Hydrogen powered cars are coming, says Loughborough University researcher
Cars powered by hydrogen fuel cells will challenge the dominance of petrol and diesel cars in Britain in the near future, according to a Loughborough University researcher.
Michael Whiteley, who is three years into a four year project on hydrogen fuel cell technology, says the Government is encouraging competition with Asia, Japan and America where the cars are starting to take off.
South Korea’s Hyundai have become the first manufacturer to release a mass-produced fuel cell car, the ix35 FCEV (Fuel Cell Electric Vehicle), which has just gone on sale in America, and Toyota will be selling their version in the UK next year.
Michael - a student in Loughborough's Department of Aeronautical and Automotive Engineering and a member of the Engineering and Physical Sciences Research Council (EPSRC) Doctoral Training Centre for Hydrogen Fuel Cells and their Applications - is researching fuel cell degradation and has just secured funding to build what is thought to be the only test rig of its kind in the UK.
He said: “I think they are bound to take off. There is a lot of money being invested in this area by Research Councils UK.
“Fifty PhD students have been funded in the last four years through the Doctoral Training Centre in fuel cells between Loughborough, Nottingham and Birmingham universities.
“A further fifty PhD students will be funded over the next four years in a new DTC that includes two universities in London.
“The UK has been selected by Toyota as a promising country in which to launch their fuel cell car next year.
“It’s doubtful that anything will take over completely from the internal combustion engine because we are not suddenly going to run out of oil, it will be a gradual process.
“But there is a place for the hydrogen fuel cell car. They have significant advantages over traditional cars.
Michael has test-driven the ix35, and his review is in this month’s edition of EVO Car magazine and on the app http://evoapp.co.uk/1vuFRQK.
He says that hydrogen fuel cell cars have all the advantages of cars powered by batteries and the internal combustion engine, but none of the disadvantages. However, they do tend to be rather expensive at the present time, so much of the research work is aimed at cost reduction.
The fuel tank is filled with hydrogen instead of petrol or diesel and the fuel cell converts this to electricity, which powers the car. A fuel cell car will do about 400 miles on each tank, which (before tax) costs about £30. All that comes out of the exhaust is water.
The big problem is that there is no infrastructure for refuelling although the government has announced plans to fund 15 refuelling stations by the end of next year.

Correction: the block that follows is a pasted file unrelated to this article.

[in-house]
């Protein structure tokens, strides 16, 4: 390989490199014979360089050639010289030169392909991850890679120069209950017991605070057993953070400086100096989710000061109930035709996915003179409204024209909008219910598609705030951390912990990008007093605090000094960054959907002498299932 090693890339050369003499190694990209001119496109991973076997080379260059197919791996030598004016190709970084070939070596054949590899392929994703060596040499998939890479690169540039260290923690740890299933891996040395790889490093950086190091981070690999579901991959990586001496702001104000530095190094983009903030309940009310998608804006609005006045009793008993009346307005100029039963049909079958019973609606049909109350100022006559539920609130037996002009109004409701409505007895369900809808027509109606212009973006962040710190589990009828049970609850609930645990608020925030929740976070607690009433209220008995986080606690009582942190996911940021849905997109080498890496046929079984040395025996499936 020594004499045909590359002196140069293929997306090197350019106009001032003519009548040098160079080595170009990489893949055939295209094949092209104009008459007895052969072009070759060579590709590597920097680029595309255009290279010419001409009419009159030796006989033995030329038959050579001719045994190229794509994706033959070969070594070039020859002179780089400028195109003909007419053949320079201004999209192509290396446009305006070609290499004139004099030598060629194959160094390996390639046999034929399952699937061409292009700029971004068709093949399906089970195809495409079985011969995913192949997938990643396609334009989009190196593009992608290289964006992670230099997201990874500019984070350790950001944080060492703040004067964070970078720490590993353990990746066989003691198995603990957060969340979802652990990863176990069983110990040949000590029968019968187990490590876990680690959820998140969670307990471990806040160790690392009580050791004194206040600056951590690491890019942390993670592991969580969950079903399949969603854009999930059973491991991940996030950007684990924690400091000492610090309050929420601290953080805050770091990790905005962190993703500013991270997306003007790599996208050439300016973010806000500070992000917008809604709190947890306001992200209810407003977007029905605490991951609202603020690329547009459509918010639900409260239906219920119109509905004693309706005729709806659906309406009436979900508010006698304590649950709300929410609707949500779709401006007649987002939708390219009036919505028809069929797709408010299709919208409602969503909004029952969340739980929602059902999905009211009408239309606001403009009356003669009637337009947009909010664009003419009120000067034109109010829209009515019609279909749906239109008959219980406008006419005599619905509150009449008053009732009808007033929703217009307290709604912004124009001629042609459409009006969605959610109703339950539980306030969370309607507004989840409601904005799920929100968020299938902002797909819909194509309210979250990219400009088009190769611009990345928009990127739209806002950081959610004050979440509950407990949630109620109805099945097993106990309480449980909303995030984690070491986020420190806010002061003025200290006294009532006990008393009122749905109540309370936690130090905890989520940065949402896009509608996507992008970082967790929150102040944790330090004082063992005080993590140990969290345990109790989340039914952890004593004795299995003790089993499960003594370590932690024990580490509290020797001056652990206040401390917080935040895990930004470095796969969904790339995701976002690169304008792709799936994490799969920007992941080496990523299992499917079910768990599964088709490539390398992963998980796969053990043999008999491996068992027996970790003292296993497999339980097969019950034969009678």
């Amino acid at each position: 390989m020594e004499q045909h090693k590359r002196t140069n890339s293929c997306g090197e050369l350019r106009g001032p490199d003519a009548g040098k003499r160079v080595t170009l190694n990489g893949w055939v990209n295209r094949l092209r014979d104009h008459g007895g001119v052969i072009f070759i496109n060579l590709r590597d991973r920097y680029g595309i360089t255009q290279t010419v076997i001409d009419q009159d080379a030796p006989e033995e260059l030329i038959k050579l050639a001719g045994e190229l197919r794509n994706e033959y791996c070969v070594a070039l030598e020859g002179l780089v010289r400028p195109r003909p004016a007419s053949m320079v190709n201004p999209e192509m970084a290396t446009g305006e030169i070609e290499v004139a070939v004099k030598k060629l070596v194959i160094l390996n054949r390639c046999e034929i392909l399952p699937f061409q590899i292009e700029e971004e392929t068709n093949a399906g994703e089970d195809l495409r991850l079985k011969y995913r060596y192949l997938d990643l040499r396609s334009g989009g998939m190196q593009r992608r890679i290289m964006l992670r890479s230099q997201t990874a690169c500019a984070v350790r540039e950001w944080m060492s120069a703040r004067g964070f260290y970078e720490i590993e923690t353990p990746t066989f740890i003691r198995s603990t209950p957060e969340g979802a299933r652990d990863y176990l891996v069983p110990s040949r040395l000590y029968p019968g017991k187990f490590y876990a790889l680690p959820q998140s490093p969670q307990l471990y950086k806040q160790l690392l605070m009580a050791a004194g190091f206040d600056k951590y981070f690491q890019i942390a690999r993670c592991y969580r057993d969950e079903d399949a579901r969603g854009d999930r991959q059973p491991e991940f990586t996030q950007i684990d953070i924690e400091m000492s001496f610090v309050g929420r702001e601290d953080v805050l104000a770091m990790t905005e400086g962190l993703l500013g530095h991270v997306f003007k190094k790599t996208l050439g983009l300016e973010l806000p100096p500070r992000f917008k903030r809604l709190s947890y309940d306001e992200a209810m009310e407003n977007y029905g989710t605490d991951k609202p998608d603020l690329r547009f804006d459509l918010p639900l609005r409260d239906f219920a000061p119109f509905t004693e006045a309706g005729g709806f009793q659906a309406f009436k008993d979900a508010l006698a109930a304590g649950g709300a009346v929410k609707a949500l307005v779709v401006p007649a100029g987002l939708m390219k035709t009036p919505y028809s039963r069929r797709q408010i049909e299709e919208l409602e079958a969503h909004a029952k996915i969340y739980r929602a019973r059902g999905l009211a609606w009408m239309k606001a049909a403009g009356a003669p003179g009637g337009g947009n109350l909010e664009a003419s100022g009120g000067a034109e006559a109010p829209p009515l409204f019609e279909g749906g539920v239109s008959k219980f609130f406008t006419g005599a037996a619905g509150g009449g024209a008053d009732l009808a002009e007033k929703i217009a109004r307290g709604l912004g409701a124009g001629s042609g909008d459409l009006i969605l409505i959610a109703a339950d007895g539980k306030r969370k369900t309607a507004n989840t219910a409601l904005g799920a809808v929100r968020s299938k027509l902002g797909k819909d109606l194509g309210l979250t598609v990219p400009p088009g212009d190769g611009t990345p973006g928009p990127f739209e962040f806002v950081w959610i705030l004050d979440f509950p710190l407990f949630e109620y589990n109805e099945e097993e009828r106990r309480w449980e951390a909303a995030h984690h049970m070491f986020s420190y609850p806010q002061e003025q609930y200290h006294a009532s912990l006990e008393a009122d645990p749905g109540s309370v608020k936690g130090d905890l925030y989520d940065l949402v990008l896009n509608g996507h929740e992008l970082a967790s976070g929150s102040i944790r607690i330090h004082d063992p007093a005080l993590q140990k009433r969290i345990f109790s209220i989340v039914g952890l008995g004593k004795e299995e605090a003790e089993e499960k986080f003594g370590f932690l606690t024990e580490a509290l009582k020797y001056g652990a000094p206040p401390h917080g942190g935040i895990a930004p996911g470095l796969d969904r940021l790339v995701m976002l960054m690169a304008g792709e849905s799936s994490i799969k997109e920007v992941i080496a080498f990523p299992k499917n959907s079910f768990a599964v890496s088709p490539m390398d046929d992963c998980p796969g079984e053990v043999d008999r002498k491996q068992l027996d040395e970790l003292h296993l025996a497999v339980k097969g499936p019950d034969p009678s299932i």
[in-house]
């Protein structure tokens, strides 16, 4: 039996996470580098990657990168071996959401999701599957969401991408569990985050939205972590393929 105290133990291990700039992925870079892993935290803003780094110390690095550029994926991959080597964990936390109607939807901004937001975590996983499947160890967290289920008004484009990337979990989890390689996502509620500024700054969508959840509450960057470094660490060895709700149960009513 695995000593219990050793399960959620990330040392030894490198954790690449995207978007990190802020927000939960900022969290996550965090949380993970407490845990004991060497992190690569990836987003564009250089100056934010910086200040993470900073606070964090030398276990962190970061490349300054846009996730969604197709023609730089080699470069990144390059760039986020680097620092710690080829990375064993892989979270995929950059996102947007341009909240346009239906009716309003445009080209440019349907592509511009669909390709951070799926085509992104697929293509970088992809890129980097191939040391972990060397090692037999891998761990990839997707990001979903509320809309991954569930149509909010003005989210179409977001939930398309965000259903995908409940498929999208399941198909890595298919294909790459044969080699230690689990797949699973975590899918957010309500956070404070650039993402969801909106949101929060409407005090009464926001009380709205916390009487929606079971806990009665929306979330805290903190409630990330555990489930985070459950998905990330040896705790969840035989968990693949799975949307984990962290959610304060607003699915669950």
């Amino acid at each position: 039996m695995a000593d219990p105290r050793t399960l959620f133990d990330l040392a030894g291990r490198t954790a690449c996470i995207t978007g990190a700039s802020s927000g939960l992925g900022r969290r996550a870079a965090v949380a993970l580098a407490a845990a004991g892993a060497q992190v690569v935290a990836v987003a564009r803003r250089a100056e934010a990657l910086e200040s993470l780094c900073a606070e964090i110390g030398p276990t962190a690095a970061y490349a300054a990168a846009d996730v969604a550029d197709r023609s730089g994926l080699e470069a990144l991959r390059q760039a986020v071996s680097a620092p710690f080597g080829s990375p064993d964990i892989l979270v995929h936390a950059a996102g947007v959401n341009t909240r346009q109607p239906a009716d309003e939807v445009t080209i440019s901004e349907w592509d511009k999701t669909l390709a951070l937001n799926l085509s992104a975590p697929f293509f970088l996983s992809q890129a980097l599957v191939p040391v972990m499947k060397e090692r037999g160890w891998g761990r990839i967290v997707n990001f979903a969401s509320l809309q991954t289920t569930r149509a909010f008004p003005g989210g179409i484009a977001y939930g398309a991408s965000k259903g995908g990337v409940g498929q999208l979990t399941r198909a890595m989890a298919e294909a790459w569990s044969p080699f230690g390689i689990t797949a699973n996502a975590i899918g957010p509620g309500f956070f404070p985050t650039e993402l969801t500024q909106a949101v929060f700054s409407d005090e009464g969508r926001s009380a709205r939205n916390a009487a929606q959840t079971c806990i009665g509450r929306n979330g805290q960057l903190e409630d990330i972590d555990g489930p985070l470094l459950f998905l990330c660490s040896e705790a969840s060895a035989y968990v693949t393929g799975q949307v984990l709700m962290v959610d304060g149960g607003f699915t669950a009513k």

Michael says petrol stations could be adapted and even make their own hydrogen on site like in Japan. And if they use renewables to create the electricity, the hydrogen would be 100 per cent green.
He says many of the hurdles are being overcome. Fuel cells now have a longer life, are more reliable, with lifetime targets of 150,000 miles. Less platinum, which is expensive, is being used in the fuel cell, and the price of a car should come down from about £45-50,000 once they are mass produced.
Michael says hydrogen fuel cells don’t currently power sports cars, because of the size of fuel cell stack needed, but it is fine for an average family car at the moment. However, as the technology develops, power density will increase, and he sees no reason why we can’t look forward to supercar paced fuel cell vehicles in the coming years.
So how good is the ix35? “It’s like any other electric car,” said Michael, from the department of aeronautical and automotive engineering.
“There is no engine noise, it has smooth acceleration. It has decent enough poke. The power delivery is probably equivalent to the diesel model.
“Theoretically, you should have instant torque so it should be quick off the mark.
“A control system is needed to ensure that the fuel cells are operated at the best conditions, and surplus power is often provided from batteries on a temporary basis; for example during heavy acceleration.
“The power delivery feels the same as a diesel, but it’s more refined. Diesels are noisier and have particulate emissions; this is electric drive with no emissions. It’s the best of both worlds.”